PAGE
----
My reflections on Martin Luther King Jr.’s dream and Sen. Barack Obama’s promise

Austin McCoy

Two words came to my mind as I prepared to watch Sen. Barack Obama formally accept the Democratic Party’s nomination for the presidency of the United States – “historic” and “emotional.” The day was historic because the first African-American was set to accept the nomination 53 years to the day of the brutal murder of Emmett Till and 45 years to the day of Martin Luther King Jr.’s famous “I Have a Dream” speech. The day was emotional because I could not help but think of the stories of discrimination my parents, peers (black and white) and professors shared over the years. However, one of my friends provided a more fitting description of the day via text message: “auspicious.” And after listening to both King’s and Obama’s speeches, that day I could not help but agree. While their speeches diverged in subject matter, both men captured the promise of the moment.

To the dismay of the historian, Obama’s speech was not nostalgic. It was present. To the dismay of the traditional civil rights activist, the speech was not about racial injustice. It was about all injustice. To the dismay of the Republican, the speech was not conservative enough. It was about the ideological flexibility and nuance needed to account for the vast and contrasting realities of all Americans. To the dismay of the leftist, the speech was not radical enough. It was about forging a common cause.

Even though I may not have agreed with all of Obama’s points, his speech was what it needed to be for the moment. It spoke to the tangible political issues on the minds of all Americans today. And like King did in 1963 for African-Americans, Obama called attention to the many problems plaguing American society over the last eight years, whether it was the tired educational system, the reckless foreign policy, the sagging economy or the dysfunctional and polarized politics in Washington.

But most importantly, King’s and Obama’s speeches were both affirming and challenging. Both King and Obama affirmed the experiences and efforts of the regular people who enlisted themselves in the struggle for change in America. Seeking ideological common ground, King and Obama encouraged their supporters to think of their particular issues in new ways and to keep going. With moral outrage, both also challenged the supporters of current regimes to take responsibility for their actions and to change course in policy and practice. Through their examples, their speeches demonstrated the need for common citizens to highlight and diagnose societal problems and to proudly stand up and fix them.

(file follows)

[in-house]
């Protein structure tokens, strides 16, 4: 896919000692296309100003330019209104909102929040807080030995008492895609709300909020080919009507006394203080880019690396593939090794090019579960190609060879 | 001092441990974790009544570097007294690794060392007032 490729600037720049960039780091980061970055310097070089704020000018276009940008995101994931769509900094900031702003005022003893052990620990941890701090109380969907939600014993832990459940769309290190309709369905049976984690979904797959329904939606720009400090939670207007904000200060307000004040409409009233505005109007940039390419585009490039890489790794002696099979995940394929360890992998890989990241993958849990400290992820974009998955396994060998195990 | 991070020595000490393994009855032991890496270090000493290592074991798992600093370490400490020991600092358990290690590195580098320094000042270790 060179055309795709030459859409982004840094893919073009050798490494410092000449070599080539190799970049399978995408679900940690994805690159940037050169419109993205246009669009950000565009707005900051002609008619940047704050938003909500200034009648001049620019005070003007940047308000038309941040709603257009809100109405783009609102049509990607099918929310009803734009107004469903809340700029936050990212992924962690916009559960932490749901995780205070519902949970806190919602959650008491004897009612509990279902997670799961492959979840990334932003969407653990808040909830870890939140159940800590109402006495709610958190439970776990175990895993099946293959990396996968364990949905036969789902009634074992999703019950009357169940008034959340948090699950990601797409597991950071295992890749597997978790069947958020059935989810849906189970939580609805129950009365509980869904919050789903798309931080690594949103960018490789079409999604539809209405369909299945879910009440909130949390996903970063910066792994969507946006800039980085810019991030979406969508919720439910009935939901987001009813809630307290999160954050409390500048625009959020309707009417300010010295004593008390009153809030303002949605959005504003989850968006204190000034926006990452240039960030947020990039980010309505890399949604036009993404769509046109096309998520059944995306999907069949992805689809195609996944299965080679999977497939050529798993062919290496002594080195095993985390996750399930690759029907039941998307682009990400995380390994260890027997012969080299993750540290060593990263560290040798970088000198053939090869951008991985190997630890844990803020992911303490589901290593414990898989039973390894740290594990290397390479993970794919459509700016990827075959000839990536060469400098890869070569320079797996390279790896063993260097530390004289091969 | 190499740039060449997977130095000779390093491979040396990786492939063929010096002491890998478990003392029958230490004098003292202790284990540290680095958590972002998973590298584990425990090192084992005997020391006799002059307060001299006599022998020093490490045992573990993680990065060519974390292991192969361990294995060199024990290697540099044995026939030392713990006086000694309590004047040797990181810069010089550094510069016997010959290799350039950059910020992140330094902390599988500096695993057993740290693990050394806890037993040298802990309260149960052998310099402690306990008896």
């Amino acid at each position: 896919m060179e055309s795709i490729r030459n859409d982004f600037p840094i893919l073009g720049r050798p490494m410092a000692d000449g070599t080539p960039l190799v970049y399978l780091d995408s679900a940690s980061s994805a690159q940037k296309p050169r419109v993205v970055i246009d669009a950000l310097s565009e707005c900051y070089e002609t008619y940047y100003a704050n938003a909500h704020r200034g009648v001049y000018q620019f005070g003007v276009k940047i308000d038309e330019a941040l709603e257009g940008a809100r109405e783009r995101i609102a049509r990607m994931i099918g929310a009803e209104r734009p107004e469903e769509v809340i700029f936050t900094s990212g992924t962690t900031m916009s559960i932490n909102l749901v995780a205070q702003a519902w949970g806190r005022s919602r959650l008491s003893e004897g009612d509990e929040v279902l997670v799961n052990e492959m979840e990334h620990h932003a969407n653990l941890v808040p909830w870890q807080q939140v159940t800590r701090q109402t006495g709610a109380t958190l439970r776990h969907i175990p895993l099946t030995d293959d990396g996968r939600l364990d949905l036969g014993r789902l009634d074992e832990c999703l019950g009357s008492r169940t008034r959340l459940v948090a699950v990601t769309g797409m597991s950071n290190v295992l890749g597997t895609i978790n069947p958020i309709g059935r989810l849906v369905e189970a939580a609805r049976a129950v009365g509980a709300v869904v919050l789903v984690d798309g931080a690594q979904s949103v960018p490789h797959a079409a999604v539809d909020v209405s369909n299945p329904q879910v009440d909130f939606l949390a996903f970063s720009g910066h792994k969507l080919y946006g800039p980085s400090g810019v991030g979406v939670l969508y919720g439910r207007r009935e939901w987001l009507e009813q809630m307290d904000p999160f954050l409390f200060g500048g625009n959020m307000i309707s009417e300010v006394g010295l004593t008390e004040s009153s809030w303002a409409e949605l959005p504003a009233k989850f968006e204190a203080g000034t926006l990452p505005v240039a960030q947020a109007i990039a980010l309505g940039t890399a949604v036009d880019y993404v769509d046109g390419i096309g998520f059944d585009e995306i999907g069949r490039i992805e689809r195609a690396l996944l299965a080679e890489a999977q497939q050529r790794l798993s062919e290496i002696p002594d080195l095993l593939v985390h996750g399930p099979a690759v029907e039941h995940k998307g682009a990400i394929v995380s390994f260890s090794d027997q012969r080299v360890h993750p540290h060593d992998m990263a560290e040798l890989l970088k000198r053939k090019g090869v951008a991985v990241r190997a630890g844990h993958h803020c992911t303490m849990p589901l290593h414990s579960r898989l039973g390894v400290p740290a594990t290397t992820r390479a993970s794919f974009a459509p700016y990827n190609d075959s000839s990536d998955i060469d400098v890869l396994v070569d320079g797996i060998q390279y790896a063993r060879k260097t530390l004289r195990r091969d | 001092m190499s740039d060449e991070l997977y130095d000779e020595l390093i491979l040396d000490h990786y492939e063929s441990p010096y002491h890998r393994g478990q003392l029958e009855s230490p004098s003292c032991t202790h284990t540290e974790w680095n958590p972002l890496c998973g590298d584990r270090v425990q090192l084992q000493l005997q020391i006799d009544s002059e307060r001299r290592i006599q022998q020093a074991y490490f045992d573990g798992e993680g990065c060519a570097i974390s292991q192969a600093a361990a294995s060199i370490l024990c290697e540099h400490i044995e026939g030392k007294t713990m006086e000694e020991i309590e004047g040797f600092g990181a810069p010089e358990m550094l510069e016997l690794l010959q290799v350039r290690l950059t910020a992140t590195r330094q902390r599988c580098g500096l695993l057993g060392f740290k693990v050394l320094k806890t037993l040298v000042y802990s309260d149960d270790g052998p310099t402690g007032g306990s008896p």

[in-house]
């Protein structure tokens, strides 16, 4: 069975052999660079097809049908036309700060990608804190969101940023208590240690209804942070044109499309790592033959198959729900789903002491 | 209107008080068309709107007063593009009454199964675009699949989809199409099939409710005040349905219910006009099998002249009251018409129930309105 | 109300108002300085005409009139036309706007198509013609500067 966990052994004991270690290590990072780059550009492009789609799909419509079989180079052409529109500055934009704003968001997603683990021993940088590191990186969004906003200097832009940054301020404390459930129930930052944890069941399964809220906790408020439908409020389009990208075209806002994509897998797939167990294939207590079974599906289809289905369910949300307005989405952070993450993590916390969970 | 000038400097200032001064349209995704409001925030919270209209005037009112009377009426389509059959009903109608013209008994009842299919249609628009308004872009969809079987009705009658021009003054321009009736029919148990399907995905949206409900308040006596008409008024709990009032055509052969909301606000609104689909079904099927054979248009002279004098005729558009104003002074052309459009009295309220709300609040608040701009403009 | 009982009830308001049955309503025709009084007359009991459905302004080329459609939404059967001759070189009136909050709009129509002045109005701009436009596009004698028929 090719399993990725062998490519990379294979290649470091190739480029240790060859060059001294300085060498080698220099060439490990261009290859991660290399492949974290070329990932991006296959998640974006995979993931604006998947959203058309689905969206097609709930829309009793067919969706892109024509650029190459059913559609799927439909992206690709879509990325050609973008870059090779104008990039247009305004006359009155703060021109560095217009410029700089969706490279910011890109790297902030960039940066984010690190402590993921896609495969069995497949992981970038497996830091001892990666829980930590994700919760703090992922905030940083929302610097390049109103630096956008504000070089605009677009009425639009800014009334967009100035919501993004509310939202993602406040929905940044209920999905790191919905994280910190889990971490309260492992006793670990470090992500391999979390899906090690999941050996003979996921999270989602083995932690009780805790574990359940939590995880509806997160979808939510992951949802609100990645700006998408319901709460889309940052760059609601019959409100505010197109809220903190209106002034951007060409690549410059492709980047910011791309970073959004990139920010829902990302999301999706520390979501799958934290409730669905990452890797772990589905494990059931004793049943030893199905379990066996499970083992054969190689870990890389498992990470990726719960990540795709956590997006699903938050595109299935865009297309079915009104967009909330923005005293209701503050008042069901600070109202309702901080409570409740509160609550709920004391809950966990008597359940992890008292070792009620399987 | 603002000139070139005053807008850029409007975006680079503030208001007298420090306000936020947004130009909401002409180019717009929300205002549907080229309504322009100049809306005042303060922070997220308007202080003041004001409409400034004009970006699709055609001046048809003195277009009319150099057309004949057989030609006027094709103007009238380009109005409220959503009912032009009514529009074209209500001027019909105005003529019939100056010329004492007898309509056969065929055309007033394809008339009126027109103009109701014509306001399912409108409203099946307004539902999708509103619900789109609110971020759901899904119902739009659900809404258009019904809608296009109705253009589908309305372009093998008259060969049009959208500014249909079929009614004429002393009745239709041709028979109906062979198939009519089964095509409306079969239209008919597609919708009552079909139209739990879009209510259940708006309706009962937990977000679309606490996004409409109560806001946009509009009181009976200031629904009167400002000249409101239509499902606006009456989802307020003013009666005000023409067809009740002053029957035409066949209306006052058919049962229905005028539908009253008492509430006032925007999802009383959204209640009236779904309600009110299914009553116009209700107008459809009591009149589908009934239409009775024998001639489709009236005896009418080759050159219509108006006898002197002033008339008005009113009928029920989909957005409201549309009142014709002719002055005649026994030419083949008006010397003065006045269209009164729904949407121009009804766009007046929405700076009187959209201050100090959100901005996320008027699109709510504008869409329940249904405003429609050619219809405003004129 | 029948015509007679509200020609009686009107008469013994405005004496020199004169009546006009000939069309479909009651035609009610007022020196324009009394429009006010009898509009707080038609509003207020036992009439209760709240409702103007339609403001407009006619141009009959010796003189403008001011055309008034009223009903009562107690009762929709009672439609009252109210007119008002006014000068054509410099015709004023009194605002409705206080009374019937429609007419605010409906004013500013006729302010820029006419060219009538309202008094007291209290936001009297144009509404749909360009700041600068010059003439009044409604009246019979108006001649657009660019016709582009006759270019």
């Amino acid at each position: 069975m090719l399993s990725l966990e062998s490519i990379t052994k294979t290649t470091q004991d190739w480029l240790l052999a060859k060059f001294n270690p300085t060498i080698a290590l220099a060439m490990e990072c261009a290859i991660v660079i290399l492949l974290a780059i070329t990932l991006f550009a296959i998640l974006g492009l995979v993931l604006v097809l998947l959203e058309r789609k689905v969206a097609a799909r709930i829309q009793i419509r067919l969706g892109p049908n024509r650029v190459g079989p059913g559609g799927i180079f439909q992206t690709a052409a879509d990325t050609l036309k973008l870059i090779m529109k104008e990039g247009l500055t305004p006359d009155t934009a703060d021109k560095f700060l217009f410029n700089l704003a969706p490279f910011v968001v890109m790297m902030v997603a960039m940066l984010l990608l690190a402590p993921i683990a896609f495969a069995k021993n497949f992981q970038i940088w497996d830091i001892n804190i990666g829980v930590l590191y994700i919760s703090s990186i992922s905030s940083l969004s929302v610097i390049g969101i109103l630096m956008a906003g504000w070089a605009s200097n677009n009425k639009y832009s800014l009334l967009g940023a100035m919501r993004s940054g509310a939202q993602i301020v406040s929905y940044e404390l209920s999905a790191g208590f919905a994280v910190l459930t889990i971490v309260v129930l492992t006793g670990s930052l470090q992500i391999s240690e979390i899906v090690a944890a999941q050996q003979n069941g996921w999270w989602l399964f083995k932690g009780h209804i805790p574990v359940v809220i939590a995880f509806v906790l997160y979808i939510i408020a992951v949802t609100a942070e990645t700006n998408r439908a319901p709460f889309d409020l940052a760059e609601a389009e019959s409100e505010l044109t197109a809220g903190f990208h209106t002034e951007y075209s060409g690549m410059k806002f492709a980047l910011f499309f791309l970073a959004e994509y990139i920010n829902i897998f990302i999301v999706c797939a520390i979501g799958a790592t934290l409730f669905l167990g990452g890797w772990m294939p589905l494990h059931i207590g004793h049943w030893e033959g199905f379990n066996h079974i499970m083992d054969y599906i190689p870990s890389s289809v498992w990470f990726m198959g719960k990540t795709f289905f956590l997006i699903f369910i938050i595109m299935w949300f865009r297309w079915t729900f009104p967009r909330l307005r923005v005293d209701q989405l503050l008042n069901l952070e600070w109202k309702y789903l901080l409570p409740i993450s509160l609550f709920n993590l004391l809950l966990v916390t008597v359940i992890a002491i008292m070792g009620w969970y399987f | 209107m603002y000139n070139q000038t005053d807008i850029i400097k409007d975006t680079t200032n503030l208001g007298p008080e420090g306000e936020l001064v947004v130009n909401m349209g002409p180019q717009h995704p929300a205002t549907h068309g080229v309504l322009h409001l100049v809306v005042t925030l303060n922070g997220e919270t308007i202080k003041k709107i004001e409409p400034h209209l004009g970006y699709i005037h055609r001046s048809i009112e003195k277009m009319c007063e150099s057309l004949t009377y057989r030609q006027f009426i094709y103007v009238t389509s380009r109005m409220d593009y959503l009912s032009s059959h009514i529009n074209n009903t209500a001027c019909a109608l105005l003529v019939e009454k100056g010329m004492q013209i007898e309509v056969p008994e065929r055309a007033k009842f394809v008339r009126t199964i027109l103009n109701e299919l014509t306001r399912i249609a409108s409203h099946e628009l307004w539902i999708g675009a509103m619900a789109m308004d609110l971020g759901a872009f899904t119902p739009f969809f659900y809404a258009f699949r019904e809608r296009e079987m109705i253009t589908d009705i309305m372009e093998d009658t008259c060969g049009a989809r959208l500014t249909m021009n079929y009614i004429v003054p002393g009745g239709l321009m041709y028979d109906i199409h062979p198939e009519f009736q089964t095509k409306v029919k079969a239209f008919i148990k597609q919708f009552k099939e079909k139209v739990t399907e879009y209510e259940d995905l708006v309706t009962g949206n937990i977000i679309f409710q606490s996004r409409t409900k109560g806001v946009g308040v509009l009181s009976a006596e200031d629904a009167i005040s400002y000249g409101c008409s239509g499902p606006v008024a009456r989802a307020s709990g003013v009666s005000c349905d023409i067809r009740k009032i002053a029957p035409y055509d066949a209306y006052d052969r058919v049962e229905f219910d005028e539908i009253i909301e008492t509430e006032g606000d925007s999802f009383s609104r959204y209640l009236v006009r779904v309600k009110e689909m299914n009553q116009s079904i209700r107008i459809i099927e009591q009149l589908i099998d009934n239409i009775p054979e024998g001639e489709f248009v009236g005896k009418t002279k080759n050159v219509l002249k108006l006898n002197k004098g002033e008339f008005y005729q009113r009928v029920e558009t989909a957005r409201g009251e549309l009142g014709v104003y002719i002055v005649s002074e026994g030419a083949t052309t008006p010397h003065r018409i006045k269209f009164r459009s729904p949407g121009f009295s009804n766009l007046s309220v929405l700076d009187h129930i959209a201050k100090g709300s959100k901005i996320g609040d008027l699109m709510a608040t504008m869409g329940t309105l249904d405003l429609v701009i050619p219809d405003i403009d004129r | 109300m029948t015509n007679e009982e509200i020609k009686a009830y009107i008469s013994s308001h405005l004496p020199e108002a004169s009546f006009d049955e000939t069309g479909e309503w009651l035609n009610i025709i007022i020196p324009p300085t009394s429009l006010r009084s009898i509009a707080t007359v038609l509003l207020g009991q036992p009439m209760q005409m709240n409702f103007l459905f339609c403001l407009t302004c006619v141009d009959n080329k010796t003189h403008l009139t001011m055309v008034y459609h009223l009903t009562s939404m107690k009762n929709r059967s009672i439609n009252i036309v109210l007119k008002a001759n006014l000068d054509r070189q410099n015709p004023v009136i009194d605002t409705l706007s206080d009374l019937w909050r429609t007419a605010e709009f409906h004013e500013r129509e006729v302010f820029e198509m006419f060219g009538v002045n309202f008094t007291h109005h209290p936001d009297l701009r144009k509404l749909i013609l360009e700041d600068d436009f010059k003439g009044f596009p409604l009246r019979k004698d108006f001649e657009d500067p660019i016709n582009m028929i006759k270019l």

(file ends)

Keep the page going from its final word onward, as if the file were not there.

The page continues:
In drawing these thematic parallels between the speeches, it’s not to assume that the possibility of an Obama presidency is the sole answer for all of our pressing societal issues. The answer lies in all of the small actions of individuals interested in addressing particular problems in society. The answer also lies in all of the nagging and frustrating interactions you may have had with individuals who see no use for fighting against racial injustice, people who still believe women should defer to men in all aspects and that reproductive freedom for women is an abomination, or with the political party that believes poverty is the product of irresponsible choice, or that wars with nations (or networks) are inevitable and thus necessary. This moment was everyone’s because Obama’s nomination was the culmination of all those small moments of frustration, setbacks, defeats, breakthroughs and occasional victories. This is exactly why I told my friend she should watch Obama accept the nomination. Because if, as King often said, the moral arc of the universe bends toward justice, it will be people like her and others who bend it, not those who see no reason to act. Auspicious indeed.

Austin McCoy is a second-year master’s candidate in history and a guest columnist for the Daily Kent Stater. Contact him at [email protected] .